This was supposed to go up yesterday, but I encountered some technical difficulties. Better late than never.
As of Thanksgiving this year, I will have been a U.S. Air Force veteran for 20 years. Which makes me feel old, but also makes me realize how many years I have been dealing with conflicting feelings about my service. I entered the Air Force at the tail end of the first Gulf War and during my enlistment did a very brief stint in the sandbox (Dhahran, Christmas ’93, during Operation Southern Watch) which makes me a third-generation* war veteran. I hope it ends with me.
Globally, I hope this because war is awful and it would be wonderful if going to war wasn’t a possibility for my children due to there being no wars on. Unfortunately, I think that’s probably pretty unrealistic. But on a personal level, I hope my children never feel the need to enlist in the armed forces because my experience was traumatic and scarring, and I do not want that for them. Twenty years later, I still have nightmares and/or insomnia on days when I think too much about things that happened while I was in the military.**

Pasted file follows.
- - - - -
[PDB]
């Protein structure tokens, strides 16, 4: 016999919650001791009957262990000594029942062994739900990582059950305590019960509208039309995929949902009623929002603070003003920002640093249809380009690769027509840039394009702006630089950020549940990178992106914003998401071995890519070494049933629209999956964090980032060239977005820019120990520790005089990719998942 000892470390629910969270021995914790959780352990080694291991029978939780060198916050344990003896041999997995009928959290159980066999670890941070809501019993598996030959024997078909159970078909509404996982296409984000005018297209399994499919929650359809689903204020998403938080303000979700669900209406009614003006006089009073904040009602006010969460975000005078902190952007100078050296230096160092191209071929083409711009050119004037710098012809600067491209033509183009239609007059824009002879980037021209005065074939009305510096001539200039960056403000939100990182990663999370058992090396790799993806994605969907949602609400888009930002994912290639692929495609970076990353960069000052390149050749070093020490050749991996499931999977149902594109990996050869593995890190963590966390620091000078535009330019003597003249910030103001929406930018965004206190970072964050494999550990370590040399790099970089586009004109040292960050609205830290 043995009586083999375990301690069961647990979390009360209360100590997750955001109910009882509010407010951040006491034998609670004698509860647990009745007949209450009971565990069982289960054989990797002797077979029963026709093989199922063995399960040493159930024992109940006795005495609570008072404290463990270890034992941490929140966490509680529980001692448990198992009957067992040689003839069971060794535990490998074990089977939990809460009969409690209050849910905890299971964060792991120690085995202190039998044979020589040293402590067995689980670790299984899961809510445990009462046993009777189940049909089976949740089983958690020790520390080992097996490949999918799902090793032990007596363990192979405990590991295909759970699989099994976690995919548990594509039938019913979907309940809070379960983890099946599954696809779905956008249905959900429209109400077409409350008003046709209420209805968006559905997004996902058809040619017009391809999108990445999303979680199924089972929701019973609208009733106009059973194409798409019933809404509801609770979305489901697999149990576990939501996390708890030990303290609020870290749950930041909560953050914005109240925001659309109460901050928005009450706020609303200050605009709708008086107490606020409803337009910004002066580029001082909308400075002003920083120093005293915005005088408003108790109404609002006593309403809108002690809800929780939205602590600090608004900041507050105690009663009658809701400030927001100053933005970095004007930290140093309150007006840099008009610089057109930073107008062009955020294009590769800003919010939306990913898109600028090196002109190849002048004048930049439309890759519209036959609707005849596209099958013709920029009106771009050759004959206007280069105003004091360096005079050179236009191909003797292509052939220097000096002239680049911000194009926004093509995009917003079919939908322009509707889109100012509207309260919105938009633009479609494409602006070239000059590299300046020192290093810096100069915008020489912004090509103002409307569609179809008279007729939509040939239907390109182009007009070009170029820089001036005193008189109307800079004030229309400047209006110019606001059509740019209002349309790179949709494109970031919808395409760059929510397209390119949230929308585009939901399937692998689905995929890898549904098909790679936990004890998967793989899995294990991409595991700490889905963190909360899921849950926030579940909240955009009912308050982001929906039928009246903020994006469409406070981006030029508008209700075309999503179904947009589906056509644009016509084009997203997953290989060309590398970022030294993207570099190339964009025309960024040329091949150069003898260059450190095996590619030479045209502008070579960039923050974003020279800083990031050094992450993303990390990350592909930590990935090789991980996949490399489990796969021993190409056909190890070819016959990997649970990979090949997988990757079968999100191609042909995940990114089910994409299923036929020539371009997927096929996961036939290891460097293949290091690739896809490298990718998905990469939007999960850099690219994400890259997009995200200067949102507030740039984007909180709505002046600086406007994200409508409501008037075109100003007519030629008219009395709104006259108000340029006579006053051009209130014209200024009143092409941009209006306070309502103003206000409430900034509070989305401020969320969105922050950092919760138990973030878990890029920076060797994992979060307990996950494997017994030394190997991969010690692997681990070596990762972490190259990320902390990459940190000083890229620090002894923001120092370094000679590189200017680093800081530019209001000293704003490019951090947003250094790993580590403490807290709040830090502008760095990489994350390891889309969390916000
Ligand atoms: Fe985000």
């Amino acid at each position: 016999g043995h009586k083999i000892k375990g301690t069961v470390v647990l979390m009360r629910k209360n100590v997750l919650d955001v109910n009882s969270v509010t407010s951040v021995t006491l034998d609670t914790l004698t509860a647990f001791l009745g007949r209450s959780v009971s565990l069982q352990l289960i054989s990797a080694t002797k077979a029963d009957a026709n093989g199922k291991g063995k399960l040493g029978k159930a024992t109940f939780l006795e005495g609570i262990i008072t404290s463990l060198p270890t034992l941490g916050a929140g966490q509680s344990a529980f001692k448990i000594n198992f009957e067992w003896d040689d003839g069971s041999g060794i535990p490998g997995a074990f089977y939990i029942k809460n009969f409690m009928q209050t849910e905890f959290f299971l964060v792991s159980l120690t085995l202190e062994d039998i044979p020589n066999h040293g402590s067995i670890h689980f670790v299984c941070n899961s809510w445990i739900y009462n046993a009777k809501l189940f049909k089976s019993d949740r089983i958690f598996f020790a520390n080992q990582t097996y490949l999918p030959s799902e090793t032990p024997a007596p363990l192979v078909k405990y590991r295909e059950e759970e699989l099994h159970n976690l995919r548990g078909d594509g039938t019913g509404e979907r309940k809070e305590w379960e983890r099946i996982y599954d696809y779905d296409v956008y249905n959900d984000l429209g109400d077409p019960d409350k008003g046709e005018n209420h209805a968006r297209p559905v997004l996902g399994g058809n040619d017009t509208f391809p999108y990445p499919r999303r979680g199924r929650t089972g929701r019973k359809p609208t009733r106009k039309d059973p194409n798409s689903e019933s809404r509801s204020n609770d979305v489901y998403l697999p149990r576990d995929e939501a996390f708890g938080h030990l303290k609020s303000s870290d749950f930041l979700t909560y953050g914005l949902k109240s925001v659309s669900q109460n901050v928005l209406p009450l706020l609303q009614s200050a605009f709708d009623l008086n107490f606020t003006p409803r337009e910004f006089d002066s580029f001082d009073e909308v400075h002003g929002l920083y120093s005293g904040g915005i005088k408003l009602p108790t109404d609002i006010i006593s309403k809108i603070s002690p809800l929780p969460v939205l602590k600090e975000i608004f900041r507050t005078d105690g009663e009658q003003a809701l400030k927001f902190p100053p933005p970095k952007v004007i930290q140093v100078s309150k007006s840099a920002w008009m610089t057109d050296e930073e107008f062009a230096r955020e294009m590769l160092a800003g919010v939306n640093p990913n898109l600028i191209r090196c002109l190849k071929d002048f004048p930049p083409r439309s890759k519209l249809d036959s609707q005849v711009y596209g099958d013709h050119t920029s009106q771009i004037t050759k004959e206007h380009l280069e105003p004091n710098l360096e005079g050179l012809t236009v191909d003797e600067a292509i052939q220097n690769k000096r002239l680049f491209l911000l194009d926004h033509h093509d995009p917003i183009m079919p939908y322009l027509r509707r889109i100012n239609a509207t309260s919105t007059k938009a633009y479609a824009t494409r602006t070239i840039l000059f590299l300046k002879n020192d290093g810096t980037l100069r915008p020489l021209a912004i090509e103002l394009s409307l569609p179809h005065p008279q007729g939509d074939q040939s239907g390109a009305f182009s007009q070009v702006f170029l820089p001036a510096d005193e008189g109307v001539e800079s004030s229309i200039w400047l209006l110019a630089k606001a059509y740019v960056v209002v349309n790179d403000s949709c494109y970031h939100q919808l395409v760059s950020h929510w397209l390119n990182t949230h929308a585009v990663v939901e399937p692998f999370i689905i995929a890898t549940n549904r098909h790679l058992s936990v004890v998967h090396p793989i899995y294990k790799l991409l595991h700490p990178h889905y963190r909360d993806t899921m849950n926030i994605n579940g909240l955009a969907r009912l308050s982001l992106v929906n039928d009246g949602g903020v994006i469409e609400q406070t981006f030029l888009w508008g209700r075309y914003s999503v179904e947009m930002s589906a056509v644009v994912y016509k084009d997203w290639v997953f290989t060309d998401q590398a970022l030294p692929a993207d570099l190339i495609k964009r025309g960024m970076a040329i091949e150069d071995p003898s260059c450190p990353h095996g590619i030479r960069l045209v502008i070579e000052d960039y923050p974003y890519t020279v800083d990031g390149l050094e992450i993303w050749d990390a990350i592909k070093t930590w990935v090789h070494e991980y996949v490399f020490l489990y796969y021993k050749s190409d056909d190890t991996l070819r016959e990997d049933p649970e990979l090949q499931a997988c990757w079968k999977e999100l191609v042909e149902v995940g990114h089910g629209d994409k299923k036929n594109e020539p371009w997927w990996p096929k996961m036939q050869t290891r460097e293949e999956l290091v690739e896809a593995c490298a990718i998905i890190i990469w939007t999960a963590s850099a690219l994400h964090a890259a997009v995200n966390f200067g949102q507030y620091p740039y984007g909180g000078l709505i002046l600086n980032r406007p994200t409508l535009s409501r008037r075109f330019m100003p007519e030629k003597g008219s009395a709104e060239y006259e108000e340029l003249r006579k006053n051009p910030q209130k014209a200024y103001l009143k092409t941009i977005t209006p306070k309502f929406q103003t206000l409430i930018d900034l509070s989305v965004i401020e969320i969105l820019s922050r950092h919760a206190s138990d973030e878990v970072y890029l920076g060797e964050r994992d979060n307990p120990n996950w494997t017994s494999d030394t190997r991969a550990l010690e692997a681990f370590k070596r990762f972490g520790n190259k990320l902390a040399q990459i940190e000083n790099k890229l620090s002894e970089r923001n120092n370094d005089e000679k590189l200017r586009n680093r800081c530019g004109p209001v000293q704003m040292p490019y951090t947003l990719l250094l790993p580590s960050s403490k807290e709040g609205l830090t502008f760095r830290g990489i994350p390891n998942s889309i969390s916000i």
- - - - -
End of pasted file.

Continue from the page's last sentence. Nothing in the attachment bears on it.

It wasn’t until a few years ago that I felt able to celebrate Veteran’s Day, or announce with some amount of pride that I was a veteran. It wasn’t that I was ashamed of my service: I served honorably and have the discharge to prove it. It was that I felt more like a survivor than someone who had served her country.
Every time someone thanks veterans for their service — whether it’s an individual thanking me personally, an individual making a blanket statement thanking all vets, or a company offering freebies/discounts to vets in appreciation of our service — it reminds me that I didn’t just survive the experience, I served my country. So on this Veteran’s Day, I thank all of you for recognizing and honoring our service. It means more than you can know.
*At least third generation — I’m unaware of whether my great-grandfathers served or not. My father served in Vietnam and both grandfathers served in WWII and were career military. All of us were USAF. Well, technically my grandfathers started out Army Air Force, but both stayed in and were eventually USAF.
**Not even necessarily traumatic events…just thinking about day-to-day things or funny anecdotes can trigger strings of thoughts and feelings that send me into a stress/depression spiral. When I went to the VA last year, it was so stressful just being in a place that is related to the military that my blood pressure, which is normally around 120/70, jumped up to 190/150.